Fox eye surgery, also known as the “designer eye” or “cat eye” surgery, has become a popular cosmetic procedure among those who seek to achieve a more youthful, alert, and attractive appearance. This surgery involves lifting the outer corner of the eye and the lateral brow, creating a more elongated and almond-shaped eye. The result is a look that resembles that of a fox or a cat.
The demand for fox eye surgery continues to grow, with many plastic surgeons offering their own variations of the procedure. This article will explore the different aspects of fox eye surgery, including its history, techniques, benefits, risks, and controversies, to provide readers full information about this popular cosmetic trend.
Fox Eye Surgery, also known as canthoplasty, is a cosmetic procedure that lifts and repositions the outer corner of the eye. The procedure aims to create an elongated and almond-shaped eye, similar to the eyes of a fox. The surgery involves making an incision at the outer corner of the eye and lifting the canthus, which is the corner where the upper and lower eyelids meet.
It is important to note that Fox Eye Surgery is a surgical procedure and carries risks like any other surgery. Complications can include infection, bleeding, and scarring. Therefore, it is crucial to choose a qualified and experienced surgeon to perform the procedure.
Consultation and Planning
Before undergoing fox eye surgery, patients must first schedule a consultation with a qualified surgeon to discuss their goals and expectations. During this consultation, the surgeon will evaluate the patient’s medical history, skin type, and facial structure to determine the best approach for achieving the desired results. They will also discuss the potential risks and complications associated with the procedure, as well as the recovery process.
Fox eye surgery is typically performed under general anesthesia to ensure the patient’s comfort and safety throughout the procedure. However, some surgeons may use local anesthesia with sedation, depending on the patient’s preferences and medical condition.
Incision and Tightening
The surgeon will begin the procedure by making small incisions just above the hairline on either side of the forehead. They will then use a specialized instrument to lift and tighten the skin, creating the desired “fox eye” shape. This may involve lifting the lateral brow, the corner of the eye, and/or the cheek, depending on the patient’s goals.
Closing the Incisions
Once the desired shape has been achieved, the surgeon will carefully close the incisions using sutures or surgical adhesive. They may also apply a dressing or bandage to the area to protect it during the early stages of healing. Overall, fox eye surgery is a relatively straightforward procedure that can help patients achieve a more youthful, lifted appearance around the eyes. However, it is important to choose a qualified and experienced surgeon to ensure the best possible results and minimize the risk of complications.
Recovery and Aftercare
What to Expect Immediately After Surgery
After the fox eye surgery, the patient may experience some discomfort, swelling, and bruising around the eyes. The surgeon will apply a bandage or tape to the treated area, which should be kept on for at least 24 hours. The patient should avoid touching or rubbing their eyes and must refrain from strenuous activities for a few days.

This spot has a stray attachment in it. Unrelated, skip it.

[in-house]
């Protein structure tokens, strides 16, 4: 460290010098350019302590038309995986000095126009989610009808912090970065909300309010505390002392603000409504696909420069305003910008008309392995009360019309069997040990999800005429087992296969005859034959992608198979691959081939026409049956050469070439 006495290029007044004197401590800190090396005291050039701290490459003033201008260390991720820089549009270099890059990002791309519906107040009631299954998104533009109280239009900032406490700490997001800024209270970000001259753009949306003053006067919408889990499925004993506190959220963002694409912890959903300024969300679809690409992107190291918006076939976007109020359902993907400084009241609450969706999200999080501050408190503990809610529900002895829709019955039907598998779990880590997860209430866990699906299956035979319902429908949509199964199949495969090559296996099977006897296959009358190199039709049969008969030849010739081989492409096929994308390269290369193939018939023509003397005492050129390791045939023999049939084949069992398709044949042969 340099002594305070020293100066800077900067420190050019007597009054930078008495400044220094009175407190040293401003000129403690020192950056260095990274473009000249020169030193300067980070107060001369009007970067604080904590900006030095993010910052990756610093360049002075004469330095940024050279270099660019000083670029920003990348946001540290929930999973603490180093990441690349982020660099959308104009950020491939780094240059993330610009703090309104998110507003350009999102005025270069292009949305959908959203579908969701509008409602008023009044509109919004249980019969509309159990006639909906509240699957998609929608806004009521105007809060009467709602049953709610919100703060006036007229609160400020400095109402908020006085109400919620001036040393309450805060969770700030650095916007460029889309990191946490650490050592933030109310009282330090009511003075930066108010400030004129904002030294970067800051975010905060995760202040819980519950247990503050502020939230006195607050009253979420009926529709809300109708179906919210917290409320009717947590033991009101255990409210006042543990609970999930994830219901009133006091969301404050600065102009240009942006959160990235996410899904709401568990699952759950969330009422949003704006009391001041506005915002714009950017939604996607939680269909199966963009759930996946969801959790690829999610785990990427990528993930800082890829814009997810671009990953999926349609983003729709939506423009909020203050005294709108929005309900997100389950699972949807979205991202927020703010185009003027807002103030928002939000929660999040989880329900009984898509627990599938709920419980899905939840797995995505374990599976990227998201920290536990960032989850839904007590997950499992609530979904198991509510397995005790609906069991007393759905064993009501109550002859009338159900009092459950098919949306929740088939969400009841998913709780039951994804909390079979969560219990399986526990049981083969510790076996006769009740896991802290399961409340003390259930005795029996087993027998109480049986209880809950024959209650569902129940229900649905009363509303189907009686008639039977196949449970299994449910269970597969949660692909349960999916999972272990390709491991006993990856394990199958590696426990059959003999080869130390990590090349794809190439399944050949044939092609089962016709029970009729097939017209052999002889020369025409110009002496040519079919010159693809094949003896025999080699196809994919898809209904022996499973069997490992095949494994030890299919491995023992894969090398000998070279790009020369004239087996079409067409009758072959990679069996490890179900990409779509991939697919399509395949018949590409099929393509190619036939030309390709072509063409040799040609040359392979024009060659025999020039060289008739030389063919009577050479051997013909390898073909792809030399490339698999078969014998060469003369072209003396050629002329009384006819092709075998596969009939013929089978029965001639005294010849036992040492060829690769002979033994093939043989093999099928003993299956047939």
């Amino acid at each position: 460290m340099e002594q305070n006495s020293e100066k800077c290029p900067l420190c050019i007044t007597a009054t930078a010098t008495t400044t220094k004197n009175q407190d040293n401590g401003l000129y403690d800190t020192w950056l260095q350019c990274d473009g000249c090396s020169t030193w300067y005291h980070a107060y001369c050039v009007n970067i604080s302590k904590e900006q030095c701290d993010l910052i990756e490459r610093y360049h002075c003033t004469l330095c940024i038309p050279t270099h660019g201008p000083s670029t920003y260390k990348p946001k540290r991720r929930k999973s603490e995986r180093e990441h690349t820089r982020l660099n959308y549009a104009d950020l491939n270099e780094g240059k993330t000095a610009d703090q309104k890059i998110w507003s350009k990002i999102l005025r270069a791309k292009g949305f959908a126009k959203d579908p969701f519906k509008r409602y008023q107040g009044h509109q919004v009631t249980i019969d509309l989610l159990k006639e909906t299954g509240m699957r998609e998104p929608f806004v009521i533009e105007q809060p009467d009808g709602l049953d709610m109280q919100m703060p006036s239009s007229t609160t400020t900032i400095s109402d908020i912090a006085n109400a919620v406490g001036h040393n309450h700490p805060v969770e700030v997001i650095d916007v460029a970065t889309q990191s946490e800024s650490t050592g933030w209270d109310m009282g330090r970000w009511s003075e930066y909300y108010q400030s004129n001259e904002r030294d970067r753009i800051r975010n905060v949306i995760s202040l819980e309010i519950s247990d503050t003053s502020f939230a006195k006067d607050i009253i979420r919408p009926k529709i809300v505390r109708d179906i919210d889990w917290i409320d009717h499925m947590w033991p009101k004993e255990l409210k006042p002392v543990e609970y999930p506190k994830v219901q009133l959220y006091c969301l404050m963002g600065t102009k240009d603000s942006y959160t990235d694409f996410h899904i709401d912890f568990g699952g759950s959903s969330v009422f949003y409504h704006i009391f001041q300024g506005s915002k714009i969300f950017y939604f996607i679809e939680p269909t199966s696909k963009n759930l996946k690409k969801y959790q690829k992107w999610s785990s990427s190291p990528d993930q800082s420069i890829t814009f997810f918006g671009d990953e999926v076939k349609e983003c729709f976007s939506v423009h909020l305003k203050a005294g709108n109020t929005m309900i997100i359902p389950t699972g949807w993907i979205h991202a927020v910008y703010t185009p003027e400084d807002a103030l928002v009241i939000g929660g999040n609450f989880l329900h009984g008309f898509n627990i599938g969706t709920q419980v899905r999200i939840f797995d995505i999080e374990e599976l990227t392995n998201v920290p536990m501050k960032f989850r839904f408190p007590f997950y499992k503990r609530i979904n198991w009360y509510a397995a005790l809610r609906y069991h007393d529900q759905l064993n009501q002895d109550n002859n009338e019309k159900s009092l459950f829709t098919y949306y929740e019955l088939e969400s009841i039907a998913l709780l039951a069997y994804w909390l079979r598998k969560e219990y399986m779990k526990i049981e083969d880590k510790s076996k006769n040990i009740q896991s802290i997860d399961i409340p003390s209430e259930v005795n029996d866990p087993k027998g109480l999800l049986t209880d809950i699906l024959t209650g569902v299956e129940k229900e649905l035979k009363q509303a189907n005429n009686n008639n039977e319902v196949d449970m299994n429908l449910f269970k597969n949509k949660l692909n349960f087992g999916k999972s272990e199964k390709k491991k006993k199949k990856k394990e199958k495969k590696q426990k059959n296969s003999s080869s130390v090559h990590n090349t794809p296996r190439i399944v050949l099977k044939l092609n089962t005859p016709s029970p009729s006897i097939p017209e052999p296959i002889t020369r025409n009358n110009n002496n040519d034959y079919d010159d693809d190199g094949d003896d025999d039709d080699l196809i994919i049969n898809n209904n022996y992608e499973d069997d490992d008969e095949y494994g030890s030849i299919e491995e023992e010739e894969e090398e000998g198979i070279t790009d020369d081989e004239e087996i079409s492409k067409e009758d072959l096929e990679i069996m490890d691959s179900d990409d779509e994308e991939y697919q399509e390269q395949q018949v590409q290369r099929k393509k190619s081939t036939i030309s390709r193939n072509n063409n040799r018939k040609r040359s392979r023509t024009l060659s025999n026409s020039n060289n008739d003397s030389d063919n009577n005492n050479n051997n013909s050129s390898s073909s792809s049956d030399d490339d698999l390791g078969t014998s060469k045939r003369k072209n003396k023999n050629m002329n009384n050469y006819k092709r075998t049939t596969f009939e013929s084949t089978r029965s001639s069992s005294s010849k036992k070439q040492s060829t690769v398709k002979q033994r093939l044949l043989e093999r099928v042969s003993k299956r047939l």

The recovery time for fox eye surgery varies from person to person. In general, most patients can resume their normal activities within a week or two. However, it may take up to a month for the swelling and bruising to subside completely. The patient should avoid wearing contact lenses for at least a week after the surgery.
The patient should follow the aftercare instructions provided by the surgeon to ensure a smooth recovery. Some of the instructions may include:
- Applying cold compresses to the treated area to reduce swelling and bruising
- Avoiding direct sunlight and wearing sunglasses to protect the eyes
- Avoiding makeup and facial products for at least a week
- Sleeping with the head elevated for the first few nights after the surgery
- Using prescribed eye drops or ointments to prevent infection and promote healing
The patient should also attend all follow-up appointments with the surgeon to monitor the healing progress and address any concerns or complications that may arise. Overall, fox eye surgery is a safe and effective procedure that can enhance the appearance of the eyes. By following the aftercare instructions and allowing sufficient time for recovery, the patient can achieve optimal results and enjoy their new look.
Cost of Fox Eye Surgery
The cost of Fox Eye Surgery, also known as a lateral canthoplasty or canthopexy, can vary depending on several factors, including the location of the surgery, the experience and qualifications of the surgeon, the complexity of the procedure, and the type of anesthesia used.
On average, the cost of Fox Eye Surgery in the United States can range from $2,000 to $5,000, but it can be more expensive in some areas or for more complex cases. It is important to note that this cost typically does not include additional expenses such as facility fees, anesthesia fees, or follow-up appointments.
It is important to choose a qualified and experienced plastic surgeon who specializes in Fox Eye Surgery, and to have a consultation to discuss your individual needs and expectations, as well as the associated costs. Your surgeon may also be able to offer financing options or provide information on medical financing companies that can assist with covering the cost of the procedure.